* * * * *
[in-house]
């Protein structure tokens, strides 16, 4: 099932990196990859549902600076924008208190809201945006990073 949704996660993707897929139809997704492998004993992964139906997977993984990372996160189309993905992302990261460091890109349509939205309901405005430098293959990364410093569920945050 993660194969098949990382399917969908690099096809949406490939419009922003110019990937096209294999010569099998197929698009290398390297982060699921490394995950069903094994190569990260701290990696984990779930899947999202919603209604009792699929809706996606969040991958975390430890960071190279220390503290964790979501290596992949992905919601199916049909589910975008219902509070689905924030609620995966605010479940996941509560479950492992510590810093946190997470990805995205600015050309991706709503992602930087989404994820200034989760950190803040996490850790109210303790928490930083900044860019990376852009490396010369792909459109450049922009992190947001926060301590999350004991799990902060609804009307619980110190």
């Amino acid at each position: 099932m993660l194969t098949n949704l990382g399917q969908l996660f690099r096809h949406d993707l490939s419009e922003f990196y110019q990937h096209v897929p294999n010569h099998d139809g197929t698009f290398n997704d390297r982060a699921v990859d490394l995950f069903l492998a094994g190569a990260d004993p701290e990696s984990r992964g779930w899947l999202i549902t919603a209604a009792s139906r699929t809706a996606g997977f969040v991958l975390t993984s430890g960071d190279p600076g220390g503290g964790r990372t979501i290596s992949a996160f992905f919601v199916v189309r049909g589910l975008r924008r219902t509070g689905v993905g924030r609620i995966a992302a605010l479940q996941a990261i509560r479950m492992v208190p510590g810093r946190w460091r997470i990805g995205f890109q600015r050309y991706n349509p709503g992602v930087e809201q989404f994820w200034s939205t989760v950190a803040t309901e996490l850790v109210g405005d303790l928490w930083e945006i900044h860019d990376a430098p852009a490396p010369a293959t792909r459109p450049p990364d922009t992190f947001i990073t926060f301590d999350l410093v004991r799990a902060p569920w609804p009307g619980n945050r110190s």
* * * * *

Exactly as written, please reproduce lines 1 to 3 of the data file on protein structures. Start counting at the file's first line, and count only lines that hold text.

[in-house]
């Protein structure tokens, strides 16, 4: 099932990196990859549902600076924008208190809201945006990073 949704996660993707897929139809997704492998004993992964139906997977993984990372996160189309993905992302990261460091890109349509939205309901405005430098293959990364410093569920945050 993660194969098949990382399917969908690099096809949406490939419009922003110019990937096209294999010569099998197929698009290398390297982060699921490394995950069903094994190569990260701290990696984990779930899947999202919603209604009792699929809706996606969040991958975390430890960071190279220390503290964790979501290596992949992905919601199916049909589910975008219902509070689905924030609620995966605010479940996941509560479950492992510590810093946190997470990805995205600015050309991706709503992602930087989404994820200034989760950190803040996490850790109210303790928490930083900044860019990376852009490396010369792909459109450049922009992190947001926060301590999350004991799990902060609804009307619980110190």
């Amino acid at each position: 099932m993660l194969t098949n949704l990382g399917q969908l996660f690099r096809h949406d993707l490939s419009e922003f990196y110019q990937h096209v897929p294999n010569h099998d139809g197929t698009f290398n997704d390297r982060a699921v990859d490394l995950f069903l492998a094994g190569a990260d004993p701290e990696s984990r992964g779930w899947l999202i549902t919603a209604a009792s139906r699929t809706a996606g997977f969040v991958l975390t993984s430890g960071d190279p600076g220390g503290g964790r990372t979501i290596s992949a996160f992905f919601v199916v189309r049909g589910l975008r924008r219902t509070g689905v993905g924030r609620i995966a992302a605010l479940q996941a990261i509560r479950m492992v208190p510590g810093r946190w460091r997470i990805g995205f890109q600015r050309y991706n349509p709503g992602v930087e809201q989404f994820w200034s939205t989760v950190a803040t309901e996490l850790v109210g405005d303790l928490w930083e945006i900044h860019d990376a430098p852009a490396p010369a293959t792909r459109p450049p990364d922009t992190f947001i990073t926060f301590d999350l410093v004991r799990a902060p569920w609804p009307g619980n945050r110190s």